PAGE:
The period March to late June 1943 was spent providing fuel to RAN and US Navy ships in Queensland waters. She then began operating at Milne Bay, New Guinea from July 1943 until March 1944; again refuelling Allied warships. The only interruption to this was the occasional return to Queensland ports to replenish her fuel bunkers. On 11 November 1943, while part of a convoy in Queensland waters, she collided with the merchant ship SS Bunker Hill and suffered some damage to her stern and starboard Oerlikon gun mountings. The Bunker Hill incurred minor scrapes and scratches to her paintwork.

In early March 1944 Bishopdale steamed south to Sydney for maintenance and after completing this headed north again, this time to Humboldt Bay (Dutch New Guinea) which became her new forward refueling location in late April. This was her new ‘home’ for the next eight months providing the essential ‘black oil’ to keep the RAN and US Navy warships in the fight as Japanese forces were driven out of New Guinea and preparations were made for the liberation of the Philippines. Rather than return Bishopdale to Australian waters to refuel, her bunkers were replenished by larger civilian tankers.

In mid-November 1944 Bishopdale departed Humboldt Bay as part of Task Group 77.7 (TG 77.7) supporting the Allied landings at Leyte Gulf in the Philippines. Again her task was to supply fuel and lubricating oil to Allied warships and she arrived at San Pedro Bay in late November. The landings at Leyte Gulf were hotly contested by Japanese naval and air forces with the first of the Kamikaze attacks beginning with aircraft deliberately being flown by their pilots into Allied ships.

On 14 December 1944 Bishopdale was in San Pedro Bay when she was struck by a Japanese ‘Val’ dive bomber. The kamikaze aircraft hit the ships forward mast; then crashing into the starboard upper bridge and the No.3 wing tank where it exploded. Bishopdale suffered significant damage and three of her ship’s company died of wounds over the next few days. They were 26 year old Able Seaman Stuart Savage (one of the ship’s Australian DEMS gunners), Pumpmen Umar Abdullah (Omer Abdoola) who died on 15 December 1945 and Coner A Sheik who died on the 16th.

Despite the damage and casualties, the tanker remained at San Pedro Bay providing fuel to Allied ships until the end of the month. On 30 December 1944 she sailed for Hollandia (now Jayapura) in Dutch New Guinea for repairs which took several months. Able Seaman Savage and Pumpman Sheik were originally buried in the US Military Cemetery at Leyte Gulf; but they were later re-interred at the Commonwealth War Graves Commission cemetery at Sai Wan Bay in Hong Kong. Pumpman Abdullah (Abdoola) was buried at sea and his name recorded on the Bombay/Chittagong 1939-1945 War Memorial.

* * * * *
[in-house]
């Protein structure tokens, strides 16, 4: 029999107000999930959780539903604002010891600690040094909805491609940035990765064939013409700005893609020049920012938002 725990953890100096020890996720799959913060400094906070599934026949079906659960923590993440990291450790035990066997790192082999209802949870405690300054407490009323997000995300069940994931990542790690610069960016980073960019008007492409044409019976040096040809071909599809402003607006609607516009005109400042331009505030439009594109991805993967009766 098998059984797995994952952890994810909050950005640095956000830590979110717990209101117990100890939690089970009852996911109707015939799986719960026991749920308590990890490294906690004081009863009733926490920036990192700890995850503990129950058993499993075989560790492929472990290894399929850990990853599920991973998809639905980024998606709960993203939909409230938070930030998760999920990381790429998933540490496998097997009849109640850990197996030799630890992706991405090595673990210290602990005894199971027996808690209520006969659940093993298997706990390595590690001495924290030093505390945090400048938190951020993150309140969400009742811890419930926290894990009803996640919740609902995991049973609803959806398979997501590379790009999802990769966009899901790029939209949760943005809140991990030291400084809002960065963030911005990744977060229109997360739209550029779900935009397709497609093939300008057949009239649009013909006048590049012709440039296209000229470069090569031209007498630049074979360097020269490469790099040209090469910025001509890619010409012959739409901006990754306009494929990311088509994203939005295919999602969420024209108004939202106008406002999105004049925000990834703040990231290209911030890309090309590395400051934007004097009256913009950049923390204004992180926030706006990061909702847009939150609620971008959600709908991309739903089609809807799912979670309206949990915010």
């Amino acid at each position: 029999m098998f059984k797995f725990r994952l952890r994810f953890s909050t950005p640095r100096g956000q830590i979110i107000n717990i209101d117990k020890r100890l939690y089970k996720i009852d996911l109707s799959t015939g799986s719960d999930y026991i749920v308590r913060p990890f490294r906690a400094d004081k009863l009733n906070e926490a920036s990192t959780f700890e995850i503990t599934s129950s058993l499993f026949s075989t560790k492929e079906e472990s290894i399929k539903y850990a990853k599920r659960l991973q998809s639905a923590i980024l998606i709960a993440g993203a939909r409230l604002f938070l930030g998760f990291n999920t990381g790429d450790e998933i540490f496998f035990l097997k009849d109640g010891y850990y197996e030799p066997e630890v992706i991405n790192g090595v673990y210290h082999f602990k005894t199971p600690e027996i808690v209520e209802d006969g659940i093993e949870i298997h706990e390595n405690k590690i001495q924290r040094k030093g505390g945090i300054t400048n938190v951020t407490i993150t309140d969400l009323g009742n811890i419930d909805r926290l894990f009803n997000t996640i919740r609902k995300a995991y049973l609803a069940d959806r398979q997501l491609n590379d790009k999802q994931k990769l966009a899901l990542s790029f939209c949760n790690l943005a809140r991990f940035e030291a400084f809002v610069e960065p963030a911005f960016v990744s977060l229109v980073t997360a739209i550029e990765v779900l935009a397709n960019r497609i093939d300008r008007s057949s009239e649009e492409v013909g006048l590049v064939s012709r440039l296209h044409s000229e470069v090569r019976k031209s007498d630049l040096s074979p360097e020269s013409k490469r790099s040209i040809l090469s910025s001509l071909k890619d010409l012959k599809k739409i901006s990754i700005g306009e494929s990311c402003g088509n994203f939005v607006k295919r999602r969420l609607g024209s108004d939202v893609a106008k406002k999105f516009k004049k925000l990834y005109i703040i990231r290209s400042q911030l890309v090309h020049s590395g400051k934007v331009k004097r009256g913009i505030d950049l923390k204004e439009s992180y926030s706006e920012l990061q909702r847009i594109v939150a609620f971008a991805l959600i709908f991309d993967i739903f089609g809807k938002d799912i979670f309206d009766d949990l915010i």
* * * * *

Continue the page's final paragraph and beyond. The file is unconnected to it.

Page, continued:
The ships Master Commander Murray William Westlake, RNR was subsequently awarded a Distinguished Service Cross (DSC) and three other crew members (Chief Officer WE Tate, First Pumpman Sheikh Allen St Hassan, and Second Pumpman Omar Abdoola) were mentioned in dispatches. The awards were announced in the London Gazette on 18 December 1945 with the citation for all four men reading:

For courage, efficiency and skill in damage control when a Japanese aircraft struck the RFA Bishopdale, in San Pedro Bay, Leyte Gulf on 14th December 1944. Two compartments were flooded, fire broke out and the ship took a list. By prompt action she was brought back to an even keel and ready to continue fueling within half-an-hour of the attack.

Bishopdale returned to operational duties in mid-May 1945 and arrived at the island of Morotai (Netherlands East Indies) later that month. Allied forces had landed on Morotai in September 1944 and soon had an air base operating for strikes on the Philippines and Borneo. Japanese forces were still present on the island and, while isolated, did not surrender until September 1945. The tanker remained at Morotai until later September 1945.

Following the end of World War II Bishopdale returned to Royal Navy service and proceeded via Subic Bay (The Philippines) to Hong Kong. Her last known fueling of an RAN vessel was the corvette HMAS Ballarat, at Hong Kong, on 15 November 1945. She then operated far and wide delivering fuel from Abadan to Hong Kong and Singapore during 1946.

She occasionally visited Australia, delivering a cargo of fuel to the Chowder Bay Naval Fuel Installation (Sydney) in September 1948 and to Melbourne in November 1949, but Bishopdale mainly operated in the Indian Ocean, Mediterranean, Atlantic Ocean and West Indies for the remainder of her career.

Bishopdale was laid up in Reserve (at Devonport, England) on 8 October 1959 and in mid- January 1970 was sold for scrap. She arrived at Bilbao, Spain on 17 February 1970 for breaking up.

Bishopdale's WWII Warship Movement Card is held within the Naval History Section at the Sea Power Centre - Australia.